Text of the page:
If there’s one thing 2020 should have taught us, it’s that the stock market is volatile.
A 38% fall in 37 days between mid-February and mid-March.
A full recovery, to an all-time high, in the 14 months that followed, to set a new record closing high on Tuesday.
And then, a couple of days of falls.
Overnight, the S&P 500 fell more than 2%, on the back of a stronger than expected inflation result.
We’ll probably follow, to some degree.
Of course, the ‘total market’ stats hide a lot of individual share price movements.
Afterpay, one of the hottest stocks in the land, didn’t just fall 38% last March.
It fell a full 78%.
More than three-quarters of its value disappeared in a little over a month.
Actually, not so fast.
Over the following 5 months, it went up more than 10 times in value.
And kept going.
Almost exactly 12 months after its pre-COVID high, shares hit $158.
From $40 in February 2020.
To $9 in March 2020.
To $96 in October 2020.
To $158 in February 2021.
To $101 in March
To $128 in April.
To $89 yesterday.
Now, if you’re like me — actually, if you’re human at all — your brain will work in a very specific way: the more recent something is, the more powerfully you’ll remember it, and the more it acts to crowd out events further back.
There is a reason for the cliche “Generals fight the last war” — it’s the one everyone remembers. It’s seared into their minds.
That means if you’ve been an Afterpay shareholder for more than a year — even if you bought at $9, $29 or $49 — you’re probably feeling pretty ordinary right now.
You’re thinking about the losses over the past month.
I don’t blame you; as I said, it’s evolution at work.
So I’m, today, here to help you consciously address your subconscious.
I’m here to remind you:
That volatility is the ‘ticket to the dance’ in investing.
That volatility has always been with us.
That even Warren Buffett’s company, Berkshire Hathaway (I own shares for the record) fell more than 50% from its peak three times over Buffett’s time at the helm.
That even Woolies — hardly a go-go tech stock — fell from $37 to $20 between 2014 and 2016, before going on to get back to $40 last year.
I’m here to remind you that progress is never a straight line.
I wrote above ‘… If you’re like me…’.
So let’s make it personal.
I own Kogan shares.
They were over $30 last year. They’re now trading a little above $10.
I own Corporate Travel. I saw them go from $30 a few years ago to under $6 last year. Then bounce back to almost $22. They’re under $17 as I type this.
I own Treasury Wine Estates. Those shares were riding high at almost $20 last year. They’re now less than half that.
And over the last few months, my portfolio has been walloped.
Seeing that money disappear is painful. No two ways about it.
Truly, I feel your pain.
But I’m not dispirited.
I’m not disheartened.
I’m not dissuaded.
See, we’ve been here before.
Oh not ‘here’ exactly, but a place very much like it.
The ‘87 crash.
The 1990s recession.
The Asian Financial Crisis in the late 90s.
The dot.com crash.
And yep, the COVID crash.
That’s a lot.
They’re not fun.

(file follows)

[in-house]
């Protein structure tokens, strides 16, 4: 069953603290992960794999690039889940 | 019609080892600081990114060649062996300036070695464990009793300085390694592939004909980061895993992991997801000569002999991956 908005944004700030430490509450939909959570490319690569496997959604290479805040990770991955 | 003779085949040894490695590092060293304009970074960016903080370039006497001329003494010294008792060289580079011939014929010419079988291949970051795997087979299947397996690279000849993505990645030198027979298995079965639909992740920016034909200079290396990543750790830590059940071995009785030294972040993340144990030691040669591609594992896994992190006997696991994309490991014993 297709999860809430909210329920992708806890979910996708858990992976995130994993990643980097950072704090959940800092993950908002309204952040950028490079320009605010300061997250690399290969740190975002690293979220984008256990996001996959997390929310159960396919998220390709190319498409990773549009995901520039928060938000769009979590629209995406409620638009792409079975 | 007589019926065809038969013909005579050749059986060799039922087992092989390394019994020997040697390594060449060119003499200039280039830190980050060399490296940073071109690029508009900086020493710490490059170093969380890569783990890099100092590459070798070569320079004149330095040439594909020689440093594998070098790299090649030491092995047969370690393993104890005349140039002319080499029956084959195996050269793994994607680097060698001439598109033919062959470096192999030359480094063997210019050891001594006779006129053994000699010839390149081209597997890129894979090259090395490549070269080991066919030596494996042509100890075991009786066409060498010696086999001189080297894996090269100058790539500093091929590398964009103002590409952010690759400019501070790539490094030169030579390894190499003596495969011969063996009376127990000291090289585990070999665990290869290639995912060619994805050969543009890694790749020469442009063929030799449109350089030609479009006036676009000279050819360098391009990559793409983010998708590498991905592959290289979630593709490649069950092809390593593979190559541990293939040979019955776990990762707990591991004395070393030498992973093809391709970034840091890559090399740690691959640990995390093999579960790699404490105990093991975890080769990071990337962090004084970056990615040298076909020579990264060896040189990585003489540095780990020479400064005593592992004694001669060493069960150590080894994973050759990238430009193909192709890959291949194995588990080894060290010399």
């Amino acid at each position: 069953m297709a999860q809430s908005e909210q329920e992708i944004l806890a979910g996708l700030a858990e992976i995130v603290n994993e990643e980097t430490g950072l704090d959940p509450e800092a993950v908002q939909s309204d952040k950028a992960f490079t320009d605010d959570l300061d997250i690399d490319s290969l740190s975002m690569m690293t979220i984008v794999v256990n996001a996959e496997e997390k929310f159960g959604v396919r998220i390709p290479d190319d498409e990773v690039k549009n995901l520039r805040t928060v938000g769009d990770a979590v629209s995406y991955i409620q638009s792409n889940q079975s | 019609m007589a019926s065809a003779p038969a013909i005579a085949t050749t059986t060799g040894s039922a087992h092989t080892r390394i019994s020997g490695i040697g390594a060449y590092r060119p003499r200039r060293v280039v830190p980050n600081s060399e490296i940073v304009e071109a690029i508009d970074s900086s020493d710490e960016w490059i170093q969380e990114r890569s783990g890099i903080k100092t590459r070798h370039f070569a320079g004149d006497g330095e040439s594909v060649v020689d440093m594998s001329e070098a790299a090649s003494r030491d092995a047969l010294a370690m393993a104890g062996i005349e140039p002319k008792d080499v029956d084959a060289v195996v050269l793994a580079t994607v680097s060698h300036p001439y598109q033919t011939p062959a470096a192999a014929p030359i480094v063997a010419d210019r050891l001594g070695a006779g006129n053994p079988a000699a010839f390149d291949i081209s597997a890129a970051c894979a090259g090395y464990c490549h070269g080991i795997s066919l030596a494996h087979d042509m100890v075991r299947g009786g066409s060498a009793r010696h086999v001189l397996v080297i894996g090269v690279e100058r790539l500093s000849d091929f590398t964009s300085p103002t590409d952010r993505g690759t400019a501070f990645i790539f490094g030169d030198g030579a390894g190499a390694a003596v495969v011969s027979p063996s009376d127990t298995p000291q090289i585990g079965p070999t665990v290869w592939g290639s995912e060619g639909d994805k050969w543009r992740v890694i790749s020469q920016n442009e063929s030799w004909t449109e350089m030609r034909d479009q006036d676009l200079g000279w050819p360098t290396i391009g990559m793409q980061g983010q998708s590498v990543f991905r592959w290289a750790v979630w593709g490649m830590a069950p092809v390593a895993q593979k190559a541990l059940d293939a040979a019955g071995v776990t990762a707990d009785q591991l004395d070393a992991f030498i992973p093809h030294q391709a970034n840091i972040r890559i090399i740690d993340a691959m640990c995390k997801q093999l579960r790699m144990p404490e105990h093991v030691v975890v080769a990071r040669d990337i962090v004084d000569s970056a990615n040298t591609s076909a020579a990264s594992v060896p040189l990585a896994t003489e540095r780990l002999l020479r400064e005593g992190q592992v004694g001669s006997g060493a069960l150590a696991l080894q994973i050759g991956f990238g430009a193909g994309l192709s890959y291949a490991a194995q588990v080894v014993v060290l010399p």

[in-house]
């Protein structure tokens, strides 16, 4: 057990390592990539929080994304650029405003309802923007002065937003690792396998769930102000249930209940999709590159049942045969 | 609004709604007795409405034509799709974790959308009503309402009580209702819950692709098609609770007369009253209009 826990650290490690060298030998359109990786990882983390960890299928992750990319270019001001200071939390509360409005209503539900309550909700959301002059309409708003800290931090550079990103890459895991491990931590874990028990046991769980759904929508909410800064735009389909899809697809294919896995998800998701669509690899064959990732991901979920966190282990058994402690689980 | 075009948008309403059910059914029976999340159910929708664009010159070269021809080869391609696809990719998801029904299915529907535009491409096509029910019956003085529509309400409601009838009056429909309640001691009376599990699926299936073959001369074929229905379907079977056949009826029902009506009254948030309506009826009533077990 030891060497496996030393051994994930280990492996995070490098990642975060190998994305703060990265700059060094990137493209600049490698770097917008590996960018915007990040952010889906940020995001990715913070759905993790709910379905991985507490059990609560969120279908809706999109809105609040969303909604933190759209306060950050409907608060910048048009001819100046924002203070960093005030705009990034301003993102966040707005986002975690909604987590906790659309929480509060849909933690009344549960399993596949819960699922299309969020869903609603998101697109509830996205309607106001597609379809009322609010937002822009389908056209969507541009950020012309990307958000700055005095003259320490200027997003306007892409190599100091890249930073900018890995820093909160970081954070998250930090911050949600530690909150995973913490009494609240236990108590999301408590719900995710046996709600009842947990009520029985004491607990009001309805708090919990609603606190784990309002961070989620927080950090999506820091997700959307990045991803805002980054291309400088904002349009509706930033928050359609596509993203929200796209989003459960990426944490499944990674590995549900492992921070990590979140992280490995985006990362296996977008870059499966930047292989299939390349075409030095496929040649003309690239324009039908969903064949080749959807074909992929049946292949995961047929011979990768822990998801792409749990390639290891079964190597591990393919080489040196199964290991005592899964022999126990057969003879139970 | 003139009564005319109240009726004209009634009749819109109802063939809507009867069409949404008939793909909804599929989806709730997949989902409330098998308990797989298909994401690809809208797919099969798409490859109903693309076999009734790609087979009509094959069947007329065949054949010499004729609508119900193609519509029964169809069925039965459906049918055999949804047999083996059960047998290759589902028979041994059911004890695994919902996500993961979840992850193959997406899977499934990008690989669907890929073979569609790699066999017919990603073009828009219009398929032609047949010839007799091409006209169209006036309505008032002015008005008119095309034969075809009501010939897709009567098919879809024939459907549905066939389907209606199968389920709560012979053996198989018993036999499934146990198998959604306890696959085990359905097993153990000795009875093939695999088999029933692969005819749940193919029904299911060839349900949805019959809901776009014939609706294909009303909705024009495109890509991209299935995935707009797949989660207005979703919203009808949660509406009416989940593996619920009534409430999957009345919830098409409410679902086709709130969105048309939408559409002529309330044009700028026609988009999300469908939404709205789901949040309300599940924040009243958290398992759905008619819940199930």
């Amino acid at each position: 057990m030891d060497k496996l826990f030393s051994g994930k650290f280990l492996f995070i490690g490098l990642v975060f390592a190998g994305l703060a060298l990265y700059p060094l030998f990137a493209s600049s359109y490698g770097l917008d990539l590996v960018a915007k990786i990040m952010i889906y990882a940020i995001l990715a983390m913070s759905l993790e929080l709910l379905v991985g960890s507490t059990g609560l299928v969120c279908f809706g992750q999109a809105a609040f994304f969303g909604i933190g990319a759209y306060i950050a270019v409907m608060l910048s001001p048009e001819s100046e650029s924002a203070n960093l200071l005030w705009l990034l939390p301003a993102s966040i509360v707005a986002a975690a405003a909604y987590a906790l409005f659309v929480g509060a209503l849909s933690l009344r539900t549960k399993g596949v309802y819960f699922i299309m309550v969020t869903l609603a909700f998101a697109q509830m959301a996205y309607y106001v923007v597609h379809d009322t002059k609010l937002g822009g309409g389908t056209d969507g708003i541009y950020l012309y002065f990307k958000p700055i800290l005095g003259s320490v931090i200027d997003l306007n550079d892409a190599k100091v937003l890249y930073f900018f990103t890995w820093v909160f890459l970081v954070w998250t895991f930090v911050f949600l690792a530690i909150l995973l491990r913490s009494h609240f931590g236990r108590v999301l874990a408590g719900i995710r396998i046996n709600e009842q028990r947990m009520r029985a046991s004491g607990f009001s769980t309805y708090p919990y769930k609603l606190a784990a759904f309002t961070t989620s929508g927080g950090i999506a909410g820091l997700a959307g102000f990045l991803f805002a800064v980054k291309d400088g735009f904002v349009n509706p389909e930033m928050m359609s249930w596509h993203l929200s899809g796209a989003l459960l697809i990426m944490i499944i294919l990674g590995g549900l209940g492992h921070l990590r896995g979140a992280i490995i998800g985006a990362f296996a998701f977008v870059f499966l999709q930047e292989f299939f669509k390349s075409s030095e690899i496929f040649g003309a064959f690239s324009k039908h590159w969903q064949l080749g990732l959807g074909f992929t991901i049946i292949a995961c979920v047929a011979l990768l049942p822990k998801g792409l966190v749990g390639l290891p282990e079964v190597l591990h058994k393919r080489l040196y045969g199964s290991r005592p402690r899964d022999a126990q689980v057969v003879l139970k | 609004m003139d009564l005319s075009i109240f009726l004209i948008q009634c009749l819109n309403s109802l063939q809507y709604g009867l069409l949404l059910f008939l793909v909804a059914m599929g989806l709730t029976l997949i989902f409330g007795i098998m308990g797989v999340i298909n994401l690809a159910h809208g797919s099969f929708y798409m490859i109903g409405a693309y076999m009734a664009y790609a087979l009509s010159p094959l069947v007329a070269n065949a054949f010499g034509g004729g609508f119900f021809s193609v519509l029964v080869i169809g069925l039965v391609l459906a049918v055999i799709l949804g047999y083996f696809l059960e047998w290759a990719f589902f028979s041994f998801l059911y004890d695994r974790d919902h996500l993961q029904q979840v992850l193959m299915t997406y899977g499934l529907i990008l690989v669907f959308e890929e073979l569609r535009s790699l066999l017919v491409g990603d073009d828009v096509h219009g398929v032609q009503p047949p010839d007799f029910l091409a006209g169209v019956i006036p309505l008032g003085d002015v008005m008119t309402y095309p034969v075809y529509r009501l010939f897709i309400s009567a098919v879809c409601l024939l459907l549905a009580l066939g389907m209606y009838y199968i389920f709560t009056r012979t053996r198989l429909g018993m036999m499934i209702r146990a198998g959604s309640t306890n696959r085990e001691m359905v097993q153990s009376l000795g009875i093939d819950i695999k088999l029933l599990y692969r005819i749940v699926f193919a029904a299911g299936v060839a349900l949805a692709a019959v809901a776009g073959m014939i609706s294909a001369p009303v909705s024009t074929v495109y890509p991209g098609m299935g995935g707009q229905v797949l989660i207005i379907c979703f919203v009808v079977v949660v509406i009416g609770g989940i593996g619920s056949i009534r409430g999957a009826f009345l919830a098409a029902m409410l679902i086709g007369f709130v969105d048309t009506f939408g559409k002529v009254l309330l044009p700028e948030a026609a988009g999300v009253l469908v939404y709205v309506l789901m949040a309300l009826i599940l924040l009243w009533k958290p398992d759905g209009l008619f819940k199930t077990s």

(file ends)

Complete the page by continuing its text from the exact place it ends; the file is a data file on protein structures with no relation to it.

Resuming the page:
They’re not easy.
They’re not predictable.
They don’t all have the same pattern.
And yet… according to Vanguard, a hypothetical $10,000 investment in Australian shares would have turned into $130,457 over thirty years to June 30, last year.
(And yes, the market is even higher, since then.)
There are no guarantees in investing.
But the history of the stock market is one of steady (if saw-toothed) upward progress.
As I said, I feel your pain.
So what am I doing?
Well, I haven’t sold a single share in years.
I’ve been buying, regularly.
Because, if I’m right, and my diversified portfolio of companies continues to deliver business growth, leading to higher profits, I think share prices will follow.
Indeed, times of fear and uncertainty have, historically, been times to buy, not sell.
So, remember Warren Buffett’s advice.
He wrote that he and his business partner, Charlie Munger, let their investments:
“…tell us by their operating results – not by their daily, or even yearly, price quotations – whether our investments are successful.
“The market may ignore business success for a while, but eventually will confirm it. As Ben [Graham] said: “In the short run, the market is a voting machine but in the long run it is a weighing machine.”
“The speed at which a business’s success is recognized, furthermore, is not that important as long as the company’s intrinsic value is increasing at a satisfactory rate. In fact, delayed recognition can be an advantage: It may give us the chance to buy more of a good thing at a bargain price.”
Easy to say.
Harder to do.
But worth it.
We’re right here with you.
Investing alongside you.
Right now, things are bumpy.
But this, too, shall pass.
I’ll end with a lesson I learned many years ago.
When I was learning to ride a motorcycle, I was pretty wobbly.
They’re big, heavy, and it takes a while to get used to the acceleration and braking.
And you need to keep the thing balanced.
I was finding it really hard.
Until the instructor gave me one piece of advice:
“Stop looking at the ground in front of your front wheel”, he said.
“Look to where you want to go”